Genetic contribution to the etiology of Parkinson's disease (PD) is generally accepted based on the studies of the familial form of the disease and progress in molecular genetic techniques. To date, specific mutations have been identified in five separate genes and several chromosomal loci have been linked for different forms of familial parkinsonism. The discovery of alpha-synuclein, ubiquitin C-terminal hydrolase, parkin, tau and DJ-1 mutations and analysis of the biochemical and molecular properties of these gene products point to the critical role of protein aggregation in dopaminergic neurons of the substantia nigra as the basic mechanism leading to neurodegeneration also in sporadic form of the disease. Lewy bodies, even in sporadic PD, contain some of these gene products, particularly abundant fibrillar alpha-synuclein. Studies of familial parkinsonism provide evidence that PD is genetically heterogeneous. Evidence elucidated from genetic studies in PD suggests that parkinsonism is a complex disorder in which multiple gene-gene and gene-environment interactions play a critical role in the development of the disease and phenotypic variability. Further genetic studies in familial parkinsonism will enhance our knowledge of pathogenesis of PD and allow the development of neuroprotective treatments of PD and perhaps other forms of parkinsonism as well.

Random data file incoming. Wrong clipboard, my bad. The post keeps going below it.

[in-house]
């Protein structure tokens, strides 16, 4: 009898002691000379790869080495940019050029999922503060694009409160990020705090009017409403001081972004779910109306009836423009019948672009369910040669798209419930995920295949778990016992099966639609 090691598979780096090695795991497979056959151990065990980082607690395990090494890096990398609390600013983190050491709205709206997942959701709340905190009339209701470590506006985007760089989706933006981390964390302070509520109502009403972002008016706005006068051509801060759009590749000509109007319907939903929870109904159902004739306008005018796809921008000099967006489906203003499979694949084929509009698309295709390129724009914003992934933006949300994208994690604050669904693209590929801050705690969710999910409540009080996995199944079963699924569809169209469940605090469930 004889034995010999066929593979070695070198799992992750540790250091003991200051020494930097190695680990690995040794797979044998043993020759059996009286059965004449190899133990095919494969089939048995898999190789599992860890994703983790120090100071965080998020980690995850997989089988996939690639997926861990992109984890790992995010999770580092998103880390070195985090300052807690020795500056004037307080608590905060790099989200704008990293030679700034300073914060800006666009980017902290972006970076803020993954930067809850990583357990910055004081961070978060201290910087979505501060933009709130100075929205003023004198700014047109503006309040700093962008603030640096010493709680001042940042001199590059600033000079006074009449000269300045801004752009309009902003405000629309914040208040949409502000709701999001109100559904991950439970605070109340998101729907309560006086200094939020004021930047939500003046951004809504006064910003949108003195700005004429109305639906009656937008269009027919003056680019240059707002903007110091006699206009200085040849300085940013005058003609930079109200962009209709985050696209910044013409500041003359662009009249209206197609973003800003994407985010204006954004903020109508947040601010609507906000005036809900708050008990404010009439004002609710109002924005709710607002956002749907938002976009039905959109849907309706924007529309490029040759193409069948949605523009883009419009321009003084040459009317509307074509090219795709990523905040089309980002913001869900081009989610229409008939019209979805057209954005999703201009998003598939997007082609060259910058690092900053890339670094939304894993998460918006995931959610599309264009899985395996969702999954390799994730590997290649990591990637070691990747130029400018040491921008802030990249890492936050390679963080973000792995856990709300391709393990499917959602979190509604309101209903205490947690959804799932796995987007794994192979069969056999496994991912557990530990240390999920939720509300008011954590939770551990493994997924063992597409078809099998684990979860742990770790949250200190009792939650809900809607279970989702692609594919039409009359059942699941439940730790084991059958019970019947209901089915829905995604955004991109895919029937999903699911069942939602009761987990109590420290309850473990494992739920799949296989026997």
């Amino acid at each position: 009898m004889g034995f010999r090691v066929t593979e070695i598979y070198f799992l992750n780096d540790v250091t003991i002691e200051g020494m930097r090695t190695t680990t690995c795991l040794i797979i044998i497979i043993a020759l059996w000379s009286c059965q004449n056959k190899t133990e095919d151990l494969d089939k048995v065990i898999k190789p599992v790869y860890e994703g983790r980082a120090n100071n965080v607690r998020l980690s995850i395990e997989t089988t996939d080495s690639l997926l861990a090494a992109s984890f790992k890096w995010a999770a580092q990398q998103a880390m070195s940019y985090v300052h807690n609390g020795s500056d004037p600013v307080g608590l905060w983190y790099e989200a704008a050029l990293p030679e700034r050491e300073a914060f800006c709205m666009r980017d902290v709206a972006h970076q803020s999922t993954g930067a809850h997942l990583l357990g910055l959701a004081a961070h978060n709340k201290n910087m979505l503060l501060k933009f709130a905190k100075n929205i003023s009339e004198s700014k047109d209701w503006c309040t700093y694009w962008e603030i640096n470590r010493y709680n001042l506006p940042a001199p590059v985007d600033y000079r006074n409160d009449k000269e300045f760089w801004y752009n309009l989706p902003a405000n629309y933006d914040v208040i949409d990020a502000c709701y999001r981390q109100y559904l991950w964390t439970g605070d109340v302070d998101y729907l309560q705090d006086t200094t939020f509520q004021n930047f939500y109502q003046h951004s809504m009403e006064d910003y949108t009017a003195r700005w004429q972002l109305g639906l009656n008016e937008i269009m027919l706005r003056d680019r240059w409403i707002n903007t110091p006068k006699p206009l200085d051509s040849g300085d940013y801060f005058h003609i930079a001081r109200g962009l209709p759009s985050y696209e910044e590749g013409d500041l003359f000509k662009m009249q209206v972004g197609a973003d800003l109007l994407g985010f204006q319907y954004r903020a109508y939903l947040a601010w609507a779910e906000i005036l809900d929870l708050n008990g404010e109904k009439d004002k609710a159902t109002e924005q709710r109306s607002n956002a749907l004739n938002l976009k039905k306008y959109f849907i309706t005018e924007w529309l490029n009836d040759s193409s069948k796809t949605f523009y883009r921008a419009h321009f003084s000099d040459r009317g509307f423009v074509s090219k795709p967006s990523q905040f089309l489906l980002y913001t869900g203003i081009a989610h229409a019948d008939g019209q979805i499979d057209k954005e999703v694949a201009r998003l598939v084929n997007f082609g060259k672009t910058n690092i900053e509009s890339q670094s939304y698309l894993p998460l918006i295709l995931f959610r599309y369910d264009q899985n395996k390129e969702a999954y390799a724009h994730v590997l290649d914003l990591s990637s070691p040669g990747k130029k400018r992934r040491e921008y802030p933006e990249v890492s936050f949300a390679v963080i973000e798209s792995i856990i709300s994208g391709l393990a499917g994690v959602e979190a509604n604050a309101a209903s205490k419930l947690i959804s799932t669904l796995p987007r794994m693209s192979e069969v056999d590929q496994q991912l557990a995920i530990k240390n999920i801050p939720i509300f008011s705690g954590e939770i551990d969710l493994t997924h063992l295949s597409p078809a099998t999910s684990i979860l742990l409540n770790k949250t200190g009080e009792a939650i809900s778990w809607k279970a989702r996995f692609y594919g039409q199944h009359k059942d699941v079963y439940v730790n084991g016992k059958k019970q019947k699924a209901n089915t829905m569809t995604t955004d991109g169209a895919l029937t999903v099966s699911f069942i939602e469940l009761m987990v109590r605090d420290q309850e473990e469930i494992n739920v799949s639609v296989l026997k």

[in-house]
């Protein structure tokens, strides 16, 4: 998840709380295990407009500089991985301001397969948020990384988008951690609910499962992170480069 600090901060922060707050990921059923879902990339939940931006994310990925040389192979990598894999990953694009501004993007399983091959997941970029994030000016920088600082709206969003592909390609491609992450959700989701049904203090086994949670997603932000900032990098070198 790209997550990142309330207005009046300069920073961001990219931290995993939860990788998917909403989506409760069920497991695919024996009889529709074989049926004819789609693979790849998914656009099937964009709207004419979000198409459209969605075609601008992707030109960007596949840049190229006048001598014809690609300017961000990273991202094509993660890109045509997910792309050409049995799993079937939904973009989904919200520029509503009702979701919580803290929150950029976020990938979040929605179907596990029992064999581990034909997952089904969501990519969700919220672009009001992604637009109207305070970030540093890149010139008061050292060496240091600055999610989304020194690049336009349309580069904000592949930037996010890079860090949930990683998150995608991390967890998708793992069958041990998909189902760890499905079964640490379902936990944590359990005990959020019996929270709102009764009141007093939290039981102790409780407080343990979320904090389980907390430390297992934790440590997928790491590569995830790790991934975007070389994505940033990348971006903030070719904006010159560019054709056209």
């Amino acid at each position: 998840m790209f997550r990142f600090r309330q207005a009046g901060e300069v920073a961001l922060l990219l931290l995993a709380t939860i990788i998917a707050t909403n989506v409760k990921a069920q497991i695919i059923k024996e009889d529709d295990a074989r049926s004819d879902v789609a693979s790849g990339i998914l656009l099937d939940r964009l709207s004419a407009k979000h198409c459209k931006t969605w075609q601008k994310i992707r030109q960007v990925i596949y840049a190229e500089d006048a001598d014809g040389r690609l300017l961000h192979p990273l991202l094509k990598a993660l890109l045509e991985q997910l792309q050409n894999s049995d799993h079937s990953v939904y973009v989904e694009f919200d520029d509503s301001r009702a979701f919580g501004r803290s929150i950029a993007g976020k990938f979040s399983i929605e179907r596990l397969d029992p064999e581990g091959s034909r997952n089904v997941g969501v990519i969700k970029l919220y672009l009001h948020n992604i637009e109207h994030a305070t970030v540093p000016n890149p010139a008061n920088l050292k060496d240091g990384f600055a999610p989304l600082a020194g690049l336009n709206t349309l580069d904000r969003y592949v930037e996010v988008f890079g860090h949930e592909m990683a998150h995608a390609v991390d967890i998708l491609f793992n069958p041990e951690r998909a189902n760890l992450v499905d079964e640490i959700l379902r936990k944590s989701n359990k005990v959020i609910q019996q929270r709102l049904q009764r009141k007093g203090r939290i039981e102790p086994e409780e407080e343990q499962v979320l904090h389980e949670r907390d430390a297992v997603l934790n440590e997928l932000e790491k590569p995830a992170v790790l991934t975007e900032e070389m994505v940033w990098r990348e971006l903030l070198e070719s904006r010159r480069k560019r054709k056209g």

|Translated title of the contribution||Advances in the genetic studies in Parkinson's disease|
|Number of pages||10|
|Journal||Neurologia i neurochirurgia polska|
|State||Published - Jan 1 2004|
ASJC Scopus subject areas
- Clinical Neurology